Every day, millions of people work up a sweat – but not at the gym, rather in front of their screen. The strategic demands of gaming require quick decision-making, intuition, brainpower and perseverance. Almost everything that a traditional sport demands.
It can really pay off: In Asia and the US, audiences fill whole stadiums to watch pro gamers. The winners of big eSports tournaments get cash prizes, in some instances worth millions, as well as the spotlight on them. And soon Olympic medals will be on the cards, perhaps even at the Olympic Games in Los Angeles 2028.
The five most popular games
Right now eSports mainly consist of five games: The strategy game “Defense of the Ancients” (Dota2) in which two teams of up to five players go up against each other, the first-person shooter “Counter Strike,” the multiplayer strategy game “League of Legends” (LoL), the real time strategy game “StarCraft” – which is very popular in South Korea – and, finally, the well-known football simulation game “Fifa.”
Above all, it’s the football game that divides sporting spirits: Football fans of the Berner Young Boys and the FC Basel protested when their teams wanted to be involved in eSport. Fans suddenly started throwing tennis balls onto the pitch at a game between the two teams in Bern.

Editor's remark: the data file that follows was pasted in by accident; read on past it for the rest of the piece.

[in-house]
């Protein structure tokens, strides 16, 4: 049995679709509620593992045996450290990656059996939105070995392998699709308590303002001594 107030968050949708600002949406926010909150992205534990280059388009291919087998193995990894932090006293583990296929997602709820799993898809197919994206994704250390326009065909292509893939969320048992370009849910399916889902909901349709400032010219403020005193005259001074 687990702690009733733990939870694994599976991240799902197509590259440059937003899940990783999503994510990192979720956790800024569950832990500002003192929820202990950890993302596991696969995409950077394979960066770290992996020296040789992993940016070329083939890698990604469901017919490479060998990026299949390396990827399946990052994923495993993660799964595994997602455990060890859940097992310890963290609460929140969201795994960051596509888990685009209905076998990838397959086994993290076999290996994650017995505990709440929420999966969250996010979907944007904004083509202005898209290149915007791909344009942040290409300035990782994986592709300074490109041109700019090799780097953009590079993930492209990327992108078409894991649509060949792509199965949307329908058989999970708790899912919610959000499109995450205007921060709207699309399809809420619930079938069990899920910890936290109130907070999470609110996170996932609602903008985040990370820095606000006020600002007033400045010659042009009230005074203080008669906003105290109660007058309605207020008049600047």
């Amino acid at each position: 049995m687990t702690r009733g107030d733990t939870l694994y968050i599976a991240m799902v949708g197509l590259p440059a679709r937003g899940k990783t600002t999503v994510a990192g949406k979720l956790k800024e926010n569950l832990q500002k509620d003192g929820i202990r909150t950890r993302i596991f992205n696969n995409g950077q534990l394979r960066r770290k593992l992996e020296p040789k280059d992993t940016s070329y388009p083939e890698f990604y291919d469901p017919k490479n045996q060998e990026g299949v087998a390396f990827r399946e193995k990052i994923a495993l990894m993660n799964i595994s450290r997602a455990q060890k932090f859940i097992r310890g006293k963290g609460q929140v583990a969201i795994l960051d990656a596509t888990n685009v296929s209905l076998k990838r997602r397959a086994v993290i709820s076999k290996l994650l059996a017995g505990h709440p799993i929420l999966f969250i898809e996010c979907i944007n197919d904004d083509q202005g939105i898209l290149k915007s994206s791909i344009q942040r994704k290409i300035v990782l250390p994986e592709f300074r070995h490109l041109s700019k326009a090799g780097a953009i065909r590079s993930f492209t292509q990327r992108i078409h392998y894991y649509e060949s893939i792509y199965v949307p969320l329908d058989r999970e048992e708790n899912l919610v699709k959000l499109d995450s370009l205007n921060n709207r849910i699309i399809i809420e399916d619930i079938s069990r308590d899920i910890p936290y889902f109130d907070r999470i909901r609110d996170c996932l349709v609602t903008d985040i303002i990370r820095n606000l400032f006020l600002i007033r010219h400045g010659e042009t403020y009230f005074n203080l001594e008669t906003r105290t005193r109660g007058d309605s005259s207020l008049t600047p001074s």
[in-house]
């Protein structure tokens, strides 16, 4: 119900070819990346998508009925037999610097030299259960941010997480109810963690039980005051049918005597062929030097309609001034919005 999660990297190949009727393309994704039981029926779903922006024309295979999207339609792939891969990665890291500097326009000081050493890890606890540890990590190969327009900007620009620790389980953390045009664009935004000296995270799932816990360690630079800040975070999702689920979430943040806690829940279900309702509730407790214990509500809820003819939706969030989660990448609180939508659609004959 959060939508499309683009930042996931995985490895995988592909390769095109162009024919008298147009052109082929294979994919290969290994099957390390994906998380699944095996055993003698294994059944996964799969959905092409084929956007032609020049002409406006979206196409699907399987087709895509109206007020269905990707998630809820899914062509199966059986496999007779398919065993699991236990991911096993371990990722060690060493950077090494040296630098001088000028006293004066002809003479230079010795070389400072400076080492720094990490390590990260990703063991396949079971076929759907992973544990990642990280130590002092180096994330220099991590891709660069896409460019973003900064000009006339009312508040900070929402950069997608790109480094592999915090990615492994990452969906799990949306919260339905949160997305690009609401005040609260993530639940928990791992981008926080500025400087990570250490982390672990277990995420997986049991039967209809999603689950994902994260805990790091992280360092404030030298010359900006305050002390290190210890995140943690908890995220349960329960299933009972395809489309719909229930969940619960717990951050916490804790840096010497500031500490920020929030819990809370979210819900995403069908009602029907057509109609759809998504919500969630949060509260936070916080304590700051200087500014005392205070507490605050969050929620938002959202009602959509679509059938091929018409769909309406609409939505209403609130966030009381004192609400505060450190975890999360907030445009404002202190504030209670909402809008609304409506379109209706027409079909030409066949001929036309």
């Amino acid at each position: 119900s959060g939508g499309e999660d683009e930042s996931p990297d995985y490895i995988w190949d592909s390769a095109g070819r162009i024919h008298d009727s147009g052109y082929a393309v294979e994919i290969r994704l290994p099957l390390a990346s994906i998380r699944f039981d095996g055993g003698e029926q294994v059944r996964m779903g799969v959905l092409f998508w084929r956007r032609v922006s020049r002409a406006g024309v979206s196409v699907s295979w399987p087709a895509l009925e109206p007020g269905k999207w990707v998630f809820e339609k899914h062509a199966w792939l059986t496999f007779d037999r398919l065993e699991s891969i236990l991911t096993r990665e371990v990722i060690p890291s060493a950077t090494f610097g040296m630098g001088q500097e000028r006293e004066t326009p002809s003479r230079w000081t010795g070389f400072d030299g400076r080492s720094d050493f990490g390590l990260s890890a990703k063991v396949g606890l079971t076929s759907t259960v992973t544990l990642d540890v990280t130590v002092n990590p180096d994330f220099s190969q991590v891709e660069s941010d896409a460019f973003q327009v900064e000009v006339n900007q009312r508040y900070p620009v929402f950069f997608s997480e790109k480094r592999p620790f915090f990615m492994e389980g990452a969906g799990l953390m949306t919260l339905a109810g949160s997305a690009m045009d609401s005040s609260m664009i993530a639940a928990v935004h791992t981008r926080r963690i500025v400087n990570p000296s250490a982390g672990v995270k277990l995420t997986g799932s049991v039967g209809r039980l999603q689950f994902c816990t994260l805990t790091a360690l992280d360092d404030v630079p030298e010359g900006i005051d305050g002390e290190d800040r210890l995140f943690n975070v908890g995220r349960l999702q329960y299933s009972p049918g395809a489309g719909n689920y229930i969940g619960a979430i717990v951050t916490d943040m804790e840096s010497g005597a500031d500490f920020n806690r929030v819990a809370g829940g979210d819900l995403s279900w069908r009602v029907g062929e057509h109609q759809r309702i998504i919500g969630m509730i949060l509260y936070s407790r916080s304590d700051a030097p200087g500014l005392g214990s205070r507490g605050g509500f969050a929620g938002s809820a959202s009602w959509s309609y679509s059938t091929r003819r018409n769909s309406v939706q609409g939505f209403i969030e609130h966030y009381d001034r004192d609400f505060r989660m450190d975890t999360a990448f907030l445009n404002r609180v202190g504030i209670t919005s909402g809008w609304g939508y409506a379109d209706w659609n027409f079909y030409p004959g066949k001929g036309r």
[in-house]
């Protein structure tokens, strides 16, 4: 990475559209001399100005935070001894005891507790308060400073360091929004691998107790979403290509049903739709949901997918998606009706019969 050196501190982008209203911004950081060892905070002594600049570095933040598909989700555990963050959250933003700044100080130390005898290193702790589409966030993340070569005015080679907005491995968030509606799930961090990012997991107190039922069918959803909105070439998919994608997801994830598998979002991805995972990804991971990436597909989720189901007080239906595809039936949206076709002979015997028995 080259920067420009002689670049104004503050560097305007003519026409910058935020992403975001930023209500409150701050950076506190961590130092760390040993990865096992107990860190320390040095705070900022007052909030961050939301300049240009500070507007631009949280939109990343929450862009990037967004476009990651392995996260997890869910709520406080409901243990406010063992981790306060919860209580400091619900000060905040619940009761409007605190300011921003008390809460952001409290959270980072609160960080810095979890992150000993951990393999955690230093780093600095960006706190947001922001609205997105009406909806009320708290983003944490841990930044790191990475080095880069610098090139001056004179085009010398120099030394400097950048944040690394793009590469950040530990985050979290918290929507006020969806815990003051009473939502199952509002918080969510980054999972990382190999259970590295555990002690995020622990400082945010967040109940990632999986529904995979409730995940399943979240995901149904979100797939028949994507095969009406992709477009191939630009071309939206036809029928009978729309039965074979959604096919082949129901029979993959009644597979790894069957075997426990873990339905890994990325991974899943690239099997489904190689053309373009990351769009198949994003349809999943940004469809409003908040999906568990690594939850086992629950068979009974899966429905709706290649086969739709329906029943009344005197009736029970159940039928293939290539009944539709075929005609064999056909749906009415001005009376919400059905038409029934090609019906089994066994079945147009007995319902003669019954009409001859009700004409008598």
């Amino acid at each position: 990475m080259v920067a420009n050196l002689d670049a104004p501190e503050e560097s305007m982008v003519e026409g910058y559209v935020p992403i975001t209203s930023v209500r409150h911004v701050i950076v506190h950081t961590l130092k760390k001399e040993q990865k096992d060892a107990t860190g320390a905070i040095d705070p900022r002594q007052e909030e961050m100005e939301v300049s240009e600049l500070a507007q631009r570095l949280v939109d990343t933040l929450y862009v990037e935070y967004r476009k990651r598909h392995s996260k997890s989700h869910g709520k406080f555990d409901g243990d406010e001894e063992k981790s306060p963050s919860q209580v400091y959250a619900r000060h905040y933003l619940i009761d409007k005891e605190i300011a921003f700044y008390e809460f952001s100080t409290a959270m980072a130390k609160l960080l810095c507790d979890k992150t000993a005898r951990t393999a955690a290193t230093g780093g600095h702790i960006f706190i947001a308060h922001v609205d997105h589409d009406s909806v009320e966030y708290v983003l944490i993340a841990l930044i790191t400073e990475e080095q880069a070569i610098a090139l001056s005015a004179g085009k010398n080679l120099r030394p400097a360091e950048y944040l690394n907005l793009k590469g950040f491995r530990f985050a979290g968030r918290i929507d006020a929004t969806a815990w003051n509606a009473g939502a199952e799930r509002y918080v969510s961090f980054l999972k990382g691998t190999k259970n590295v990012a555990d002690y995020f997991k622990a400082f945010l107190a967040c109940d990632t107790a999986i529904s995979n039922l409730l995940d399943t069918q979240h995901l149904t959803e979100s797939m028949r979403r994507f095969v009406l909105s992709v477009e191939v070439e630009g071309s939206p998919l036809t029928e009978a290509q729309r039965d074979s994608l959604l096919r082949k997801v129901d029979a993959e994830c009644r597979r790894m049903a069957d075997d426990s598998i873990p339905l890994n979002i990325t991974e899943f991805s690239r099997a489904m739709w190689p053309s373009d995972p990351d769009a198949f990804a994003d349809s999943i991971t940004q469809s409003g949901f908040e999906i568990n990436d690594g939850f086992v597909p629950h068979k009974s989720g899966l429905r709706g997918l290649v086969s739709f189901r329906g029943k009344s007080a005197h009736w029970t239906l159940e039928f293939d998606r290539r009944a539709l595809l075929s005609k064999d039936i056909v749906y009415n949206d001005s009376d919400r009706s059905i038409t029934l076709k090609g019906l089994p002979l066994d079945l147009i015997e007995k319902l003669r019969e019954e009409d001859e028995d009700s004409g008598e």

Who are the stars?
The Swiss Super League Clubs Basel and St. Gallen have eSports teams that compete in club colors in the screen-version of the Fifa game. The FCB eSports team consists of four pro gamers. There are two Germans, an Argentinian – and Luca “LuBo” Boller from Meggen. He is Switzerland’s first Swiss Fifa professional.
Still, the electronic divisions of FC St. Gallen and the FCB are the exception. However, the Swiss Football Association and the League are working on setting up an E-League. Clubs like Manchester City, Paris Saint-Germain and Schalke are an example for Basel and St. Gallen, as they'll soon have just as many fans of their eSports teams as they do for their teams that play on the pitch. Their stars are no longer Neymar, Mbappé, etc., but MSDossary, Katnawatos – and of course Luca Boller.
Gaming as a career
Right now, gaming is only a career prospect for a select few Swiss people. But this could change. Experts predict that eSports has enormous commercial potential. Recently, Swisscom and the digital games promoter ESL started a Swiss eSports League, the “Swisscom Hero League powered by ESL” with the aim of supporting professional gaming.
“By 2020, eSports could generate around 1.5 billion Swiss francs,” states the Head of the Sports Business Group of the consulting network Deloitte Stefan Ludwig in a study. Turnover in the German market is expected to be around 130 million euros. In Germany, this is already having political consequences: the new federal government is committed to supporting eSports.
In Switzerland, we haven’t gone that far yet. However, eSports also has potential to generate millions here over the long-term. Luca Boller may not be the only Fifa pro gamer for much longer ...